Guitar Tone Capacitors is today’s subject. In the video included in this article, I am testing different capacitor values to find the best tone for an EMG Strat pickguard I am building.
I installed this pickguard on the labstrat I made. I modified this guitar heavily to be able to test every possible mod I want. It’s a pain to have to remove the strings or unscrew the neck every time. After a few time, some strings are breaking, or the neck holes screw are getting loose. It’s a waste of time and a loss of money.
This situation forced me to keep guitars that were not fully configured the way I wanted, simply because I did not want to disassemble them an umpteenth time, just to change a switch.
Now with this test guitar, I can swap a pickguard in seconds. I can imagine any weird mod, or stumble on an unusual schematic online and check it right away.
When I work on a new pickguard, I test it on this guitar until it fully satisfies me, without wasting time or ruining the original instrument.
Guitar Tone Capacitors Test
Each type of pickup sounds differently. Frequency is a strange thing. There’s nothing like trial and error to get the tone you want. It depends on many things, and the result can’t be a rule of thumb. You might not like the capacitor I picked. According to your gear or the style you play, you might be looking for something entirely different.
Nevertheless, I decided to test five different capacitor values. From 0.01uF up to 0.047 uF. I checked capacitors above 0.047 uF before recording the video, and they were are not usable on those type of pickups. A strat requires a bright and percussive sound. The big fat sound fits better on hollow body instrument or a guitar project intended for jazz sporting passive humbuckers. For this one, I want a funky and aggressive tone to oppose to my other guitars.
Capacitor value tested:
Potentiometers used are 25K. They are the proper value for active EMG pickups.
The capacitors used are all Mylar Film type. There’s no difference between, Mylar, ceramic and Paper in oil (PIO) capacitor except for the price.
Ceramics are even cheaper than Mylar, but they are more fragile on the long run. Oil caps are ridiculously pricey and the saying that it gives a warmer sound is just a myth. Please don’t buy a single capacitor for more than $20 a piece. You can have 1000s Mylar film capacitors for that price.
I’m testing each value with the tone pot set on 10, and I roll it back to zero to hear the difference and to check the spectrum and range of setting.
As a starting point, I started to test the clean sound without any capacitor, to listen to the unfiltered tone of the pickups. Then, I checked each cap starting from 0.01uF all the way up to 0.047 uF.
For the clean sound, I prefer the 0.033uF value. I noticed almost no difference in sound when the caps were set on ten compared to no capacitor, except with the .047uF capacitor. It means I don’t need to install a solo switch.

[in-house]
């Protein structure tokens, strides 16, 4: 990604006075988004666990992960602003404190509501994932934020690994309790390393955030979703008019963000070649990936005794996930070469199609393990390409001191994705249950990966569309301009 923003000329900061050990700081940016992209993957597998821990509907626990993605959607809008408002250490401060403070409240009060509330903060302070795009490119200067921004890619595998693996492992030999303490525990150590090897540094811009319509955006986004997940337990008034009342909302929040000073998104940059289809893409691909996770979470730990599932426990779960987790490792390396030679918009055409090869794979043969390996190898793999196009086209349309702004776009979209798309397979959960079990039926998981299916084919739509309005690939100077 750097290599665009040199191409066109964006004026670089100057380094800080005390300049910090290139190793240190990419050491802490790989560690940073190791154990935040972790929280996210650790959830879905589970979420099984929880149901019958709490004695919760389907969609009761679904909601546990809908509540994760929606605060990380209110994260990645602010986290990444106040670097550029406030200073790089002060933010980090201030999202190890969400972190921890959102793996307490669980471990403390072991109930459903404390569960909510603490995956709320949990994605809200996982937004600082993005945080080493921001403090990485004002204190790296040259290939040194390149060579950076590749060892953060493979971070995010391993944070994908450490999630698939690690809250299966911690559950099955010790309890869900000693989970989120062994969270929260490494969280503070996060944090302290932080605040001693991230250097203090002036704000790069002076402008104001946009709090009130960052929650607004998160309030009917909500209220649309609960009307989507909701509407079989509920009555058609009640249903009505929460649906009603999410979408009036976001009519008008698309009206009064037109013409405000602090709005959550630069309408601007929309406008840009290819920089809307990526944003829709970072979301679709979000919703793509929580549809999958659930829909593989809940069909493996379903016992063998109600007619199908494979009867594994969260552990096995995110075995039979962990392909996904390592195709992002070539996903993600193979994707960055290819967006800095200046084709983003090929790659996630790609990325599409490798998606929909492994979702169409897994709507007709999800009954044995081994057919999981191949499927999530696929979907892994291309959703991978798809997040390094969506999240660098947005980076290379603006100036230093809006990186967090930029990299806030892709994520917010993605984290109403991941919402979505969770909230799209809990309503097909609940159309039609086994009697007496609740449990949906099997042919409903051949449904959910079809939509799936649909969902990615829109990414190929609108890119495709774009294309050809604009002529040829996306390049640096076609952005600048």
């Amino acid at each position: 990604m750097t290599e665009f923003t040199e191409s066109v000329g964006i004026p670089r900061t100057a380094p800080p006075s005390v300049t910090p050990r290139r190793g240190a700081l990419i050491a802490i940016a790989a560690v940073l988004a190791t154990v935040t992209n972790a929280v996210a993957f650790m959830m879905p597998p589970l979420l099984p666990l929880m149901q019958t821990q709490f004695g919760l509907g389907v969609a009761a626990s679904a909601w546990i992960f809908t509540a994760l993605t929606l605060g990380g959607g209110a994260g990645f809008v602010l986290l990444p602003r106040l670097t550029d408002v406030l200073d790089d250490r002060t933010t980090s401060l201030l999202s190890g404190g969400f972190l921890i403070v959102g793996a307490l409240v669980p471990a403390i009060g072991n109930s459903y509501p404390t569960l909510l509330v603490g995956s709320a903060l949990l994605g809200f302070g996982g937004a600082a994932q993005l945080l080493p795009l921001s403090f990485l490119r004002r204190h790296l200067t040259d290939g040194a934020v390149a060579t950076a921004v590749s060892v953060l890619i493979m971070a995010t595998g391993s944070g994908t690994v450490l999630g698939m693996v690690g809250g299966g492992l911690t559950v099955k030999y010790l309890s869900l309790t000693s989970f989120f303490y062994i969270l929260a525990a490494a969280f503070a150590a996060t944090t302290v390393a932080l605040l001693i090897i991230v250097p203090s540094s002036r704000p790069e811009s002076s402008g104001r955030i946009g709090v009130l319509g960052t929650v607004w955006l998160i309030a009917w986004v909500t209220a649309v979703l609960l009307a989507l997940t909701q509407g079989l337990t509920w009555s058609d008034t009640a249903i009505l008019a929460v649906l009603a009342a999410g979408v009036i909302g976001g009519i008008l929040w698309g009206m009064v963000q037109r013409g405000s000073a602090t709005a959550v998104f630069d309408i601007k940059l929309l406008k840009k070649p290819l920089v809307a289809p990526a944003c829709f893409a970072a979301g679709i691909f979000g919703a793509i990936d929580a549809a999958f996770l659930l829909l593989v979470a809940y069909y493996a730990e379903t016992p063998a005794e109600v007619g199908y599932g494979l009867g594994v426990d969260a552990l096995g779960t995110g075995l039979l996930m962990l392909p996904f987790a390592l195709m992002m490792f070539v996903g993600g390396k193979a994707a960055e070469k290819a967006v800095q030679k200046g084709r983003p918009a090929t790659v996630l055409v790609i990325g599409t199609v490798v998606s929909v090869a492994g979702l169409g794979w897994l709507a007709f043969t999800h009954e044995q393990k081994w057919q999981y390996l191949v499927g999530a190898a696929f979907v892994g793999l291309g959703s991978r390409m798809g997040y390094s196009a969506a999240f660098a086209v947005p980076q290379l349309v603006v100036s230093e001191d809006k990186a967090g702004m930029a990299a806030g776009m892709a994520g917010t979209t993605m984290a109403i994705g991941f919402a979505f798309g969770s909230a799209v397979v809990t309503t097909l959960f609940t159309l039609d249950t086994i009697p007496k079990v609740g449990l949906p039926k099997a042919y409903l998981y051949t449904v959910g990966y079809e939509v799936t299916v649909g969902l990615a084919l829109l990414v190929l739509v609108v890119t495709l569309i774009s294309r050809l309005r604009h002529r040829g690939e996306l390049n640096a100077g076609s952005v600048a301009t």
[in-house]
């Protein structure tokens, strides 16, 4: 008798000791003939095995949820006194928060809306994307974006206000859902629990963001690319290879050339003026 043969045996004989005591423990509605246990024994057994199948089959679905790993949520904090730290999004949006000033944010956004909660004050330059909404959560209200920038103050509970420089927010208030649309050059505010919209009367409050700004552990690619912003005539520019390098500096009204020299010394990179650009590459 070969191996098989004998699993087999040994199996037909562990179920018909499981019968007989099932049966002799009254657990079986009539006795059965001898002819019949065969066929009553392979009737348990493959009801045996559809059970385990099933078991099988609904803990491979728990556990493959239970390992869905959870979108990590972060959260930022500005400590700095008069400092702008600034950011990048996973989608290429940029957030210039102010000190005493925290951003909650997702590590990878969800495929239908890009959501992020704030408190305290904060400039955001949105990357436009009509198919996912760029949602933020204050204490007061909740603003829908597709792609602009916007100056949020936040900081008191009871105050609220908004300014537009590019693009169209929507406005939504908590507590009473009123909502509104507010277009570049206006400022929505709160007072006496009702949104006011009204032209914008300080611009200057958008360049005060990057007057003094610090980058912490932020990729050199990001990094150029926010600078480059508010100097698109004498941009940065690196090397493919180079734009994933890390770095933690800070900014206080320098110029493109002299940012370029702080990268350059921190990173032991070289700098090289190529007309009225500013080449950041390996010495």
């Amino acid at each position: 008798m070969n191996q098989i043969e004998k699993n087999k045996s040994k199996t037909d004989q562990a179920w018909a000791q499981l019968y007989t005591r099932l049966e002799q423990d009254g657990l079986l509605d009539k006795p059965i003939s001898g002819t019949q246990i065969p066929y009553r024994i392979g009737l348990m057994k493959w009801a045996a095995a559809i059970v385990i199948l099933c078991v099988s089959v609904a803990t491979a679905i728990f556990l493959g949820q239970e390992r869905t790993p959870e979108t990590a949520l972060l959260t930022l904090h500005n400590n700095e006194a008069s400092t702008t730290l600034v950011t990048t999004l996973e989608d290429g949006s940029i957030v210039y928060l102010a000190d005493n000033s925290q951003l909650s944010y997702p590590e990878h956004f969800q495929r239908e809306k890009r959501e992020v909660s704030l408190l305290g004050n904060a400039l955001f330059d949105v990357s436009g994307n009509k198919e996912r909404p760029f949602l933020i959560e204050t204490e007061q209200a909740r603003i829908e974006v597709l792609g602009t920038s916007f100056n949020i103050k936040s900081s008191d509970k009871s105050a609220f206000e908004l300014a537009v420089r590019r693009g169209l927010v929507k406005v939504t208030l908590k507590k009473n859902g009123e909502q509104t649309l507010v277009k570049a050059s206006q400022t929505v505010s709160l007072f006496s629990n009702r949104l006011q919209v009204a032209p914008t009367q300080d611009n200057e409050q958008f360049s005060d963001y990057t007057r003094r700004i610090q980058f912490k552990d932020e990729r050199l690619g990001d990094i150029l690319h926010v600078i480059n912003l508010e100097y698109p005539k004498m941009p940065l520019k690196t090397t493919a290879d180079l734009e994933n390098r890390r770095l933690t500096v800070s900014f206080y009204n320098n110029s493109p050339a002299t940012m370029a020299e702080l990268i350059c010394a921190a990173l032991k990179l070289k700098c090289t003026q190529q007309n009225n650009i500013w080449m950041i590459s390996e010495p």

When I rolled back the tone pot to zero, the bigger values filter the most treble and volume. That’s why I don’t like the 0.047uF Capacitor. It filters out too much treble and volume, and I don’t like the type of sound I get in the low register.
The 0.033uF Seems ideal for the clean sound. It delivers the same tone on ten, and the bottom part of the capacitor is still usable on a guitar.
I tested them again using a crunch sound
Checking the 0.01uF was useless. That value barely changes the sound, even with the tone pot rolled back to zero. To save time, I only compared the last four values.
Everything changed. The 0.033uF capacitor sounds doll. It misses the bite that 0.022uf delivers.
Choosing a capacitor is a compromise between clean and crunch.
The 0.033uF offers more nuance in the low register, but the overall sound is muddy even in the high register compare the 0.022uF.
Since this guitar is intended to have a rock and to funk tone, I decided to opt for the 0.022uf.
As you probably noticed, there’s only one tone pot on this pickguard. I plan to test a passive midrange booster soon. If the mid boost blends well with these pickups, it might as well change again.
Up to now the better compromise is the 0.022uF capacitor for both sounds.
I’ll update you in an upcoming video. I’ll make the finished schematic available when the project is over.
I am Hervé Senni, a pro musician and performer for quite some time.
My main musical instrument is unquestionably the electric guitar. Nevertheless, I also perform bass guitar, mandolin, Ukulele, and invented string instruments. I am also a composer as well as an arranger. Over the years, repairing and trying to further improve electric guitars that a majority of times did not have to be upgraded converted me right into a self-taught luthier.